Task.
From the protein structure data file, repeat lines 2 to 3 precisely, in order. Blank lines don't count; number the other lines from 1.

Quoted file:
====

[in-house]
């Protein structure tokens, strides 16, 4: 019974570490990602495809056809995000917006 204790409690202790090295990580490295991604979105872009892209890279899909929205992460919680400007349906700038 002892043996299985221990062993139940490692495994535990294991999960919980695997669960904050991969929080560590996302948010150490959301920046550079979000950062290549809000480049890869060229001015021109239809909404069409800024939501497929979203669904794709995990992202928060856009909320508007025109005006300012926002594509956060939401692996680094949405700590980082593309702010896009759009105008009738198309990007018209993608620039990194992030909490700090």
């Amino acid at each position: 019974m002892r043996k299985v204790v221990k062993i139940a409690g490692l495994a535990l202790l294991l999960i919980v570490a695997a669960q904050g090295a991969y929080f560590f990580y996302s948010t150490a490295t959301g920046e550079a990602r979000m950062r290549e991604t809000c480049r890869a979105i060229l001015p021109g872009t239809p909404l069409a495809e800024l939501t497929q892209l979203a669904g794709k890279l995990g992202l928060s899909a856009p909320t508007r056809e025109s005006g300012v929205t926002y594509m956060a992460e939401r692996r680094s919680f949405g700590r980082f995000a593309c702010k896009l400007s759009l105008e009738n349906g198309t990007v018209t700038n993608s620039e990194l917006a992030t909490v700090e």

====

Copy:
């Protein structure tokens, strides 16, 4: 019974570490990602495809056809995000917006 204790409690202790090295990580490295991604979105872009892209890279899909929205992460919680400007349906700038 002892043996299985221990062993139940490692495994535990294991999960919980695997669960904050991969929080560590996302948010150490959301920046550079979000950062290549809000480049890869060229001015021109239809909404069409800024939501497929979203669904794709995990992202928060856009909320508007025109005006300012926002594509956060939401692996680094949405700590980082593309702010896009759009105008009738198309990007018209993608620039990194992030909490700090």
């Amino acid at each position: 019974m002892r043996k299985v204790v221990k062993i139940a409690g490692l495994a535990l202790l294991l999960i919980v570490a695997a669960q904050g090295a991969y929080f560590f990580y996302s948010t150490a490295t959301g920046e550079a990602r979000m950062r290549e991604t809000c480049r890869a979105i060229l001015p021109g872009t239809p909404l069409a495809e800024l939501t497929q892209l979203a669904g794709k890279l995990g992202l928060s899909a856009p909320t508007r056809e025109s005006g300012v929205t926002y594509m956060a992460e939401r692996r680094s919680f949405g700590r980082f995000a593309c702010k896009l400007s759009l105008e009738n349906g198309t990007v018209t700038n993608s620039e990194l917006a992030t909490v700090e």